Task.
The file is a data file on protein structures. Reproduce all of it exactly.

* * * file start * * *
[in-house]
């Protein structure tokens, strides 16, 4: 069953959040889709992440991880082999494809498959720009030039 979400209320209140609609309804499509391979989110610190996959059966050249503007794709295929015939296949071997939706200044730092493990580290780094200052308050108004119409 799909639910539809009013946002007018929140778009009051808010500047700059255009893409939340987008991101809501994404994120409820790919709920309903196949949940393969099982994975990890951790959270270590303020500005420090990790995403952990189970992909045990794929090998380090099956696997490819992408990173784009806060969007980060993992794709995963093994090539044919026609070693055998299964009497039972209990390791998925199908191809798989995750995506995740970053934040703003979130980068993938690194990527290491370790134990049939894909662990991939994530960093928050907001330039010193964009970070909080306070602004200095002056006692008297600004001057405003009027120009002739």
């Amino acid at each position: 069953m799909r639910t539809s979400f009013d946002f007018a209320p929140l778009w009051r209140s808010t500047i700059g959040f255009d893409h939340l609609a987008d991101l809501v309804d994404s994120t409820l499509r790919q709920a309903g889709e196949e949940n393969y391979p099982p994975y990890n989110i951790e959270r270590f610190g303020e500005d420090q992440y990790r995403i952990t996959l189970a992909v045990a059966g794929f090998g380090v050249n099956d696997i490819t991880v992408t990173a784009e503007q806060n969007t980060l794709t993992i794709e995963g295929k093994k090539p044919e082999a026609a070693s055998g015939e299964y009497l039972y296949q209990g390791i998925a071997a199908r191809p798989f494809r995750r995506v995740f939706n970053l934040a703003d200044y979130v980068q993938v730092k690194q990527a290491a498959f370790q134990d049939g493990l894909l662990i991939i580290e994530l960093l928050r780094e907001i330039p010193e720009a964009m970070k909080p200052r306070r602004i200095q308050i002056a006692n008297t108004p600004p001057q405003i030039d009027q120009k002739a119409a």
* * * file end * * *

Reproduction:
[in-house]
């Protein structure tokens, strides 16, 4: 069953959040889709992440991880082999494809498959720009030039 979400209320209140609609309804499509391979989110610190996959059966050249503007794709295929015939296949071997939706200044730092493990580290780094200052308050108004119409 799909639910539809009013946002007018929140778009009051808010500047700059255009893409939340987008991101809501994404994120409820790919709920309903196949949940393969099982994975990890951790959270270590303020500005420090990790995403952990189970992909045990794929090998380090099956696997490819992408990173784009806060969007980060993992794709995963093994090539044919026609070693055998299964009497039972209990390791998925199908191809798989995750995506995740970053934040703003979130980068993938690194990527290491370790134990049939894909662990991939994530960093928050907001330039010193964009970070909080306070602004200095002056006692008297600004001057405003009027120009002739």
């Amino acid at each position: 069953m799909r639910t539809s979400f009013d946002f007018a209320p929140l778009w009051r209140s808010t500047i700059g959040f255009d893409h939340l609609a987008d991101l809501v309804d994404s994120t409820l499509r790919q709920a309903g889709e196949e949940n393969y391979p099982p994975y990890n989110i951790e959270r270590f610190g303020e500005d420090q992440y990790r995403i952990t996959l189970a992909v045990a059966g794929f090998g380090v050249n099956d696997i490819t991880v992408t990173a784009e503007q806060n969007t980060l794709t993992i794709e995963g295929k093994k090539p044919e082999a026609a070693s055998g015939e299964y009497l039972y296949q209990g390791i998925a071997a199908r191809p798989f494809r995750r995506v995740f939706n970053l934040a703003d200044y979130v980068q993938v730092k690194q990527a290491a498959f370790q134990d049939g493990l894909l662990i991939i580290e994530l960093l928050r780094e907001i330039p010193e720009a964009m970070k909080p200052r306070r602004i200095q308050i002056a006692n008297t108004p600004p001057q405003i030039d009027q120009k002739a119409a």